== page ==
How does metabolic rate affect age-induced genomic instability?
Dan Gottschling, Full Member, Basic Sciences - FHCRC
Wayne Van Voorhies, Assistant Professor, Molecular Biology - NMSU
There are a myriad of hypothesis to explain the increased incidence of cancer with age. One of the major hypotheses suggests that high metabolic rate leads to increased cellular damage, including events that ultimately lead to cancer. The Gottschling lab discovered that as yeast cells age, they switch to a higher rate of genomic instability. We propose to use new methods developed in the Gottschling lab, to isolate old yeast mother cells (which are analogous to stem cells in metazoans) and measure their metabolic rate - using methods developed in the Van Voorhies lab. We will combine this analysis with genetic and physiological alterations to determine whether metabolic rate impacts age-induced genomic instability in old mother yeast cells. This study will address fundamental issues in eukaryotic cells that may explain age-dependent oncogenesis.
Specifically we propose to:
- Purify old mother cells for metabolic rate measures. The Gottschling lab has recently developed a genetic method to enrich for old mother yeast cells. We will now combine this method with physical isolation methods to purify mother cells of varying ages. These purified cells will be used for metabolic rate measurements.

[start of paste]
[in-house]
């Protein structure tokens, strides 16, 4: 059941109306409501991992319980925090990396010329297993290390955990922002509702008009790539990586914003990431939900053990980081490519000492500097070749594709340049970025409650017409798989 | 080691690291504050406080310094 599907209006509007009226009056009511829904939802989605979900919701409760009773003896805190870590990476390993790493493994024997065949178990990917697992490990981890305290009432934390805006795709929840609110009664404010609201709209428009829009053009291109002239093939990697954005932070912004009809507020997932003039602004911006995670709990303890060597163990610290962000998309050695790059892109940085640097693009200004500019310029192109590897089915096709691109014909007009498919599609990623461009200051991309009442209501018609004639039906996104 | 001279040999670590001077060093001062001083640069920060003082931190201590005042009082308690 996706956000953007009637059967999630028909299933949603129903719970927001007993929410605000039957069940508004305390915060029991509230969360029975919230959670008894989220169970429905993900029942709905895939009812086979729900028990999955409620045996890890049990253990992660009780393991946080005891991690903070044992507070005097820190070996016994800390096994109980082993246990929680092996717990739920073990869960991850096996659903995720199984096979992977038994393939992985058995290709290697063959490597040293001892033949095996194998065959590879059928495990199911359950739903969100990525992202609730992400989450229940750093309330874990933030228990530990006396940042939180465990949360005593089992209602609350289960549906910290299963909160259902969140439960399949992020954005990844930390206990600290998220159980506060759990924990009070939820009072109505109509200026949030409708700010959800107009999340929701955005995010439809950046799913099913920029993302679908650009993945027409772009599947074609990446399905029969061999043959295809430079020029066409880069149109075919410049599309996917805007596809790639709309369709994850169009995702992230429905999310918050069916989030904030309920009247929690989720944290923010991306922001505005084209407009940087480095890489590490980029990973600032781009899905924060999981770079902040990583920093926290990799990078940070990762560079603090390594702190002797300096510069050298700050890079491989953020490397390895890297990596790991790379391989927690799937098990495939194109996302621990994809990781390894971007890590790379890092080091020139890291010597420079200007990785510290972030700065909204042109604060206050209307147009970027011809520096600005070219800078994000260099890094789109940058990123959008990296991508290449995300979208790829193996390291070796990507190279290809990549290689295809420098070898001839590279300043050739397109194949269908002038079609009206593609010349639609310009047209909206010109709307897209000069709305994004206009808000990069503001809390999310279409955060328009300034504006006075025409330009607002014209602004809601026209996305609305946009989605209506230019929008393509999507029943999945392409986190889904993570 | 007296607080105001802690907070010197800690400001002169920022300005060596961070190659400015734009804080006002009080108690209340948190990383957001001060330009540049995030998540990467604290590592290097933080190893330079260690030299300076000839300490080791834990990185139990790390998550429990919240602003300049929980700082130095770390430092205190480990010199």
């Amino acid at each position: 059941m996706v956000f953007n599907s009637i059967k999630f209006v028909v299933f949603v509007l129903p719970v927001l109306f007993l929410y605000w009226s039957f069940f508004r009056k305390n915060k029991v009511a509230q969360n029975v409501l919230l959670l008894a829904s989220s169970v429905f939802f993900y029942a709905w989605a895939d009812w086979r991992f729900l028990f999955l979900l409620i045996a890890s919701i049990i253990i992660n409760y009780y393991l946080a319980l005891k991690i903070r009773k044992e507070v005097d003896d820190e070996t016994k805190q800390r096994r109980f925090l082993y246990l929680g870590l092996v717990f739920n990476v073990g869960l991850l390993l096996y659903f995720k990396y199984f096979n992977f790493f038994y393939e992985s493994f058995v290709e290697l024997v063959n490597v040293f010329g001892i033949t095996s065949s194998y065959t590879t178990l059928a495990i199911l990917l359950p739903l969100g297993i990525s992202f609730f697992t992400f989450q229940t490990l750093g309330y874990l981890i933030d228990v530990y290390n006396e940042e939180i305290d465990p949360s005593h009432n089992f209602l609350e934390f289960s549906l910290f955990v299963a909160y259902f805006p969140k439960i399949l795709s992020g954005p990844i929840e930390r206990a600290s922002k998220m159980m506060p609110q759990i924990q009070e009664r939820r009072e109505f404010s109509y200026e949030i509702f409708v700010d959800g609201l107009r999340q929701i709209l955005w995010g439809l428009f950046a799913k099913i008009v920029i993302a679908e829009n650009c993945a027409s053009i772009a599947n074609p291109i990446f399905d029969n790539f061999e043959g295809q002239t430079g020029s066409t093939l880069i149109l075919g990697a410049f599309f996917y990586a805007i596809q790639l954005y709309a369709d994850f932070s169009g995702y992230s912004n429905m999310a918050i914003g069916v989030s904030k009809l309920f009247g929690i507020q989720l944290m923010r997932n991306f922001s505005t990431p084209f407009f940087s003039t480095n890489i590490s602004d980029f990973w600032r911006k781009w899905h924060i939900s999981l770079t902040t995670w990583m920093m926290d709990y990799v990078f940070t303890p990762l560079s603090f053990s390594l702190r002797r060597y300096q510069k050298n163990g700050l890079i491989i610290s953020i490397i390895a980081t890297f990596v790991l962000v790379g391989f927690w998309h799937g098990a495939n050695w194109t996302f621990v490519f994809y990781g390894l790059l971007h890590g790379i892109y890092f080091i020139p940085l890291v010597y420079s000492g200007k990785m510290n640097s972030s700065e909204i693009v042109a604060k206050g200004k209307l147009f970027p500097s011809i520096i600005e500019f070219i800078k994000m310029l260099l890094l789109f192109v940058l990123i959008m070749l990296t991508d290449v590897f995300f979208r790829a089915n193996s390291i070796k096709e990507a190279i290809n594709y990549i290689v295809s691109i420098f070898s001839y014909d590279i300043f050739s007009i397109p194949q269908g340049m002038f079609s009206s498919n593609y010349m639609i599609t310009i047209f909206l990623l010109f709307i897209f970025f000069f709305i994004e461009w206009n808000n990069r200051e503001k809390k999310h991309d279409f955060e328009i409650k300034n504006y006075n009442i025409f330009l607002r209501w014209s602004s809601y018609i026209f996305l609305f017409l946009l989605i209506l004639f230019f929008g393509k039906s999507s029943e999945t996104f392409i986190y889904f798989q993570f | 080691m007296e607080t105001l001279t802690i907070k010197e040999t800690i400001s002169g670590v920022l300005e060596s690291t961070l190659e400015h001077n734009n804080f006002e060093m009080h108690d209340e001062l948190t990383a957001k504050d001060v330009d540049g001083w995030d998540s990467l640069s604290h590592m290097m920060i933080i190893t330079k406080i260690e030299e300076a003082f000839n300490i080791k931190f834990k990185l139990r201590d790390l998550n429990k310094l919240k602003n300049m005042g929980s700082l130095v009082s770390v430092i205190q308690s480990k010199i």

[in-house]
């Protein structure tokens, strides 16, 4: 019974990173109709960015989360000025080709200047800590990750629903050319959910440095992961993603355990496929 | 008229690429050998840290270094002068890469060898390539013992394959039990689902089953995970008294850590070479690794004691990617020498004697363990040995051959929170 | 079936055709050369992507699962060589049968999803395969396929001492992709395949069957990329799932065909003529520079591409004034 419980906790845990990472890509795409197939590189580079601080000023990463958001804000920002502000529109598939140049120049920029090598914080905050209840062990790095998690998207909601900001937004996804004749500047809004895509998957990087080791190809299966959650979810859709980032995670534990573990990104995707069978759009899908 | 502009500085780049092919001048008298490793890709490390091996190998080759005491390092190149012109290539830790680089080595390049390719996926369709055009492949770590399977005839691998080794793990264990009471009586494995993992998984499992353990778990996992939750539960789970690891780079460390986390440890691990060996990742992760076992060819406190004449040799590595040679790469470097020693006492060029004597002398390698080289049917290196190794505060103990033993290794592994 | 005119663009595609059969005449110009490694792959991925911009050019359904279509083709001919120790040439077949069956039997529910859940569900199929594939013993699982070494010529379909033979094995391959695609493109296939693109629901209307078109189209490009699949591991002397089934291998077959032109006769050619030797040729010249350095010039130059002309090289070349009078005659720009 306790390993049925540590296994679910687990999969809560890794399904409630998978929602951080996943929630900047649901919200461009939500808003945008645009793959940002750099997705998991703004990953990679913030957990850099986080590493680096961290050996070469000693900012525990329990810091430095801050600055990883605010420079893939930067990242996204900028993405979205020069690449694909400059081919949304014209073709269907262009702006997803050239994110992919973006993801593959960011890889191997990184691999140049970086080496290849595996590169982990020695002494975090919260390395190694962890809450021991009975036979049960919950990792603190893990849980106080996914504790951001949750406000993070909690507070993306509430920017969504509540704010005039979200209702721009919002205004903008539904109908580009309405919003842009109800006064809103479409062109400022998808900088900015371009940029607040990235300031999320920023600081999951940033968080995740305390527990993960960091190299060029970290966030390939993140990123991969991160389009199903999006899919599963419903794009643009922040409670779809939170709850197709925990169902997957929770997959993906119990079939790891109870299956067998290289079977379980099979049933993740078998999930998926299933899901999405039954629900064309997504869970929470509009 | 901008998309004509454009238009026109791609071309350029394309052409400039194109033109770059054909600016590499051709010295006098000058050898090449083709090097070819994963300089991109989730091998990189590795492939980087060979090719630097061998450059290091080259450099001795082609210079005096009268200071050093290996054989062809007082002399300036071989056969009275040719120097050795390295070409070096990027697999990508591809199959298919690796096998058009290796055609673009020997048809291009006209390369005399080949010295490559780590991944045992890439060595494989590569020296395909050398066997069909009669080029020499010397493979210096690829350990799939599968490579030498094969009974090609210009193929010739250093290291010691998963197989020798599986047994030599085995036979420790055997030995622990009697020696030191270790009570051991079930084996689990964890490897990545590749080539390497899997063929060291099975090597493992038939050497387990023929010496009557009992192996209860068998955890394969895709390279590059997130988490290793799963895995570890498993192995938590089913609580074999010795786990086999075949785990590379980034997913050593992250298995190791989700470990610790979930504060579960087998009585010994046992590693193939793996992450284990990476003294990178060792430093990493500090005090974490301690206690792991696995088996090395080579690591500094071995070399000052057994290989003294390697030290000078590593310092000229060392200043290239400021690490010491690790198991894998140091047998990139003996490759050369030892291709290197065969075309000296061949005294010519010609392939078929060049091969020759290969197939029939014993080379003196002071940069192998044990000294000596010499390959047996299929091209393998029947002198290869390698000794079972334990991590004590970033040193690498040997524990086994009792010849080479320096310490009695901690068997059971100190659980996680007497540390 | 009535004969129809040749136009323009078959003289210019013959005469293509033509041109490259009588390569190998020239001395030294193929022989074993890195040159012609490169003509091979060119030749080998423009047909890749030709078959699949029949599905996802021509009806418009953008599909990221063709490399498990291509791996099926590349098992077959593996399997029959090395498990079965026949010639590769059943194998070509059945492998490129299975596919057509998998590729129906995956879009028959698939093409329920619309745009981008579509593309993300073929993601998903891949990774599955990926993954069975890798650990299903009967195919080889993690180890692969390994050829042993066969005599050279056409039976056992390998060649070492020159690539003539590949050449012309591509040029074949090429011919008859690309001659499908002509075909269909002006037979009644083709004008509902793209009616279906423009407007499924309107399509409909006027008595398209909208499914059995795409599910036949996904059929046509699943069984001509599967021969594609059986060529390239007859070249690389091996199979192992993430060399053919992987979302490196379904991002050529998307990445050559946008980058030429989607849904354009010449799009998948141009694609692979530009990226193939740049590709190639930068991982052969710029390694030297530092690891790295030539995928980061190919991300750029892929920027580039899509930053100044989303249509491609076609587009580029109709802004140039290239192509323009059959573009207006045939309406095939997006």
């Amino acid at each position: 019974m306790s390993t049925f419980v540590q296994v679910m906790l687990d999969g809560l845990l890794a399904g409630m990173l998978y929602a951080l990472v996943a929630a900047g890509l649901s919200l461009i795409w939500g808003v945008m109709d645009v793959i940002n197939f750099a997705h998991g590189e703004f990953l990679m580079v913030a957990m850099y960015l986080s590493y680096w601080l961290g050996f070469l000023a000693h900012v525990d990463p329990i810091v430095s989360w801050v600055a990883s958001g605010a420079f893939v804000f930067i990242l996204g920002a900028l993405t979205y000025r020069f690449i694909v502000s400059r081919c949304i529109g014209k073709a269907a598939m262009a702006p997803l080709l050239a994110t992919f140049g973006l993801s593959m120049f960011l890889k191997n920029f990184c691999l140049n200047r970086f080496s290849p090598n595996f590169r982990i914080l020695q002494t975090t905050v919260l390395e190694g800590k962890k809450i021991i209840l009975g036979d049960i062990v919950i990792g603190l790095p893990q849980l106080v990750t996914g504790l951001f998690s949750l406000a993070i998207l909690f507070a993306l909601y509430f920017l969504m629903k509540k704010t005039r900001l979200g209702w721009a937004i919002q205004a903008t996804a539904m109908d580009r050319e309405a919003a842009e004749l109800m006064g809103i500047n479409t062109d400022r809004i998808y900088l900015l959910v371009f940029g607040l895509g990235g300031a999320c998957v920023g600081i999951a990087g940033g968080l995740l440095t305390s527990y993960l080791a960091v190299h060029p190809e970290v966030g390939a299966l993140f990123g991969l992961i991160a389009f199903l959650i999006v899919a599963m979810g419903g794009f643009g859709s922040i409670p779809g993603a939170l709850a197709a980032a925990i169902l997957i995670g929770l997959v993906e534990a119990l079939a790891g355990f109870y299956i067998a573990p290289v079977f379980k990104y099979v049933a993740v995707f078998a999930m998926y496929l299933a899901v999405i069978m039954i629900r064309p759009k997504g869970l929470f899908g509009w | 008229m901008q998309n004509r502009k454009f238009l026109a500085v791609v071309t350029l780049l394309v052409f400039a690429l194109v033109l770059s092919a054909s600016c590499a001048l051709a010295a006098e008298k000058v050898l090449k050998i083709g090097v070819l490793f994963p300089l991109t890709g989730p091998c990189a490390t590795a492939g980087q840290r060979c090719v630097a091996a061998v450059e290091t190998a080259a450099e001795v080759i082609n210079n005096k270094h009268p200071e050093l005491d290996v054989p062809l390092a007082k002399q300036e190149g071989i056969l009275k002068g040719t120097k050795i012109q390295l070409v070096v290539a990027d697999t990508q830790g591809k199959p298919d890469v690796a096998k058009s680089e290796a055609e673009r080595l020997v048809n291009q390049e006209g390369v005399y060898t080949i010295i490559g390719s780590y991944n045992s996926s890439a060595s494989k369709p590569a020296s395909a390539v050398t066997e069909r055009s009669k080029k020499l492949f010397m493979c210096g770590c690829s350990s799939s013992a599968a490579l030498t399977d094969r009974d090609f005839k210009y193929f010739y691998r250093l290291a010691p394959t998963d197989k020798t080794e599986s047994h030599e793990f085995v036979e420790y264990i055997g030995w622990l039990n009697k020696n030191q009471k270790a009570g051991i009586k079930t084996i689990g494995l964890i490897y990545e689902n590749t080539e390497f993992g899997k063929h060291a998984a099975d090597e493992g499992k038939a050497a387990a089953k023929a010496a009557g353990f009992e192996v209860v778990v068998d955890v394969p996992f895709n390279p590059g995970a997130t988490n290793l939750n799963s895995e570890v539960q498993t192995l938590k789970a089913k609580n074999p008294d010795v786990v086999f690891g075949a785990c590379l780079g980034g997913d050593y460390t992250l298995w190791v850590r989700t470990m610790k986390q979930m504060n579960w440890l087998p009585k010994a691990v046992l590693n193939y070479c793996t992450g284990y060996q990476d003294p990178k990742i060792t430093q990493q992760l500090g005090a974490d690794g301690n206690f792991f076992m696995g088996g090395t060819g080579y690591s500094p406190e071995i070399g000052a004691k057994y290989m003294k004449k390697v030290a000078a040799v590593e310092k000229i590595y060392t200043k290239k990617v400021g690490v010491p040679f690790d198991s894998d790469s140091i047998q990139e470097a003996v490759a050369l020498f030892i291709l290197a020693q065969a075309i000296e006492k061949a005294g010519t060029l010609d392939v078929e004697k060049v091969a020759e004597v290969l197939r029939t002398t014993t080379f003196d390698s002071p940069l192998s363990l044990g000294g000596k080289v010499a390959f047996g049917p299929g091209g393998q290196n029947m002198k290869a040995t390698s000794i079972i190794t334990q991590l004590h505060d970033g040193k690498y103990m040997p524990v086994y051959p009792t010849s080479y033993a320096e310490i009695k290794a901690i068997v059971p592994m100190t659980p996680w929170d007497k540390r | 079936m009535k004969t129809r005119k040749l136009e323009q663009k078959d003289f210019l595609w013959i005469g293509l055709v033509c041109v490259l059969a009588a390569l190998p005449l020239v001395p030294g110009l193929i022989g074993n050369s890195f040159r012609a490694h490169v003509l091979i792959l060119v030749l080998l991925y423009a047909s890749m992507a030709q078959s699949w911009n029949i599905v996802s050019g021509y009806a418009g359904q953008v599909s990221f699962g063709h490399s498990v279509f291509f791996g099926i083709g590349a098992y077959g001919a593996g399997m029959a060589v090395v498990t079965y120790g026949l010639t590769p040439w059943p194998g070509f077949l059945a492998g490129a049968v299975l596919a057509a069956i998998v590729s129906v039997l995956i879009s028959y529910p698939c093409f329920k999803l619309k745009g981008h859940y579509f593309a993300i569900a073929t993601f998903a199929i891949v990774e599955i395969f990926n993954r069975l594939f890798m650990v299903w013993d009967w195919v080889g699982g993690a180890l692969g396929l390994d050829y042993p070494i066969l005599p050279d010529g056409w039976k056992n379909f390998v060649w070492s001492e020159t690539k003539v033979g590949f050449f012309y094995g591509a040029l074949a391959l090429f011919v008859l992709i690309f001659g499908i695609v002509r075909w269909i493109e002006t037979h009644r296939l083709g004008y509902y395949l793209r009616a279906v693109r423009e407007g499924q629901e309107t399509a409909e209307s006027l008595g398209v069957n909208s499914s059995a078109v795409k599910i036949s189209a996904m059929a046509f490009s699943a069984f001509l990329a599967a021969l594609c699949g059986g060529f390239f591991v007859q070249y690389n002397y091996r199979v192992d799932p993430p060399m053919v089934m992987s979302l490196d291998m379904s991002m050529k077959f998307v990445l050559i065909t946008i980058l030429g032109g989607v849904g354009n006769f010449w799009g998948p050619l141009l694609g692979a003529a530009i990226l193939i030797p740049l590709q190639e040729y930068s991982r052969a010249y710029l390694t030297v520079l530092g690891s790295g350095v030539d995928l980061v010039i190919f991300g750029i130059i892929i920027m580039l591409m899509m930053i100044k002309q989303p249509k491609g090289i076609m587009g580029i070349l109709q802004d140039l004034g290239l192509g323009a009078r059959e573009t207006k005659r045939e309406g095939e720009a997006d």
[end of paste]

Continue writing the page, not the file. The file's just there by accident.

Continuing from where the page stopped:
- Measure metabolic rate in yeast cells as they age. Using methodologies developed and routinely used in the Van Voorhies lab, we will determine the metabolic rate of mother yeast cells as they age. We are particularly interested in whether metabolic rate changes correlate with the onset of LOH.
- Measure metabolic rate in mutant yeast cells as they age. The Gottschling lab has begun to identify mutations in yeast that change the onset of age-induced LOH or abolish it all together. The metabolic rate of these mutant yeast will be determined as a function of their age. Such an analysis will permit us to test whether metabolic rate does indeed affect age-induced LOH.
For More Information:
To learn more about the research talking place in Dr. Gottschling's lab, visit: labs.fhcrc.org/gottschling/
Information about Dr. Van Voorhies' research can be found at: http://research.nmsu.edu/molbio/VanVoorhies.html
Faculty and students interested in learning more about this pilot project may contact Dr. Dan Gottschling or Dr. Wayne Van Voorhies.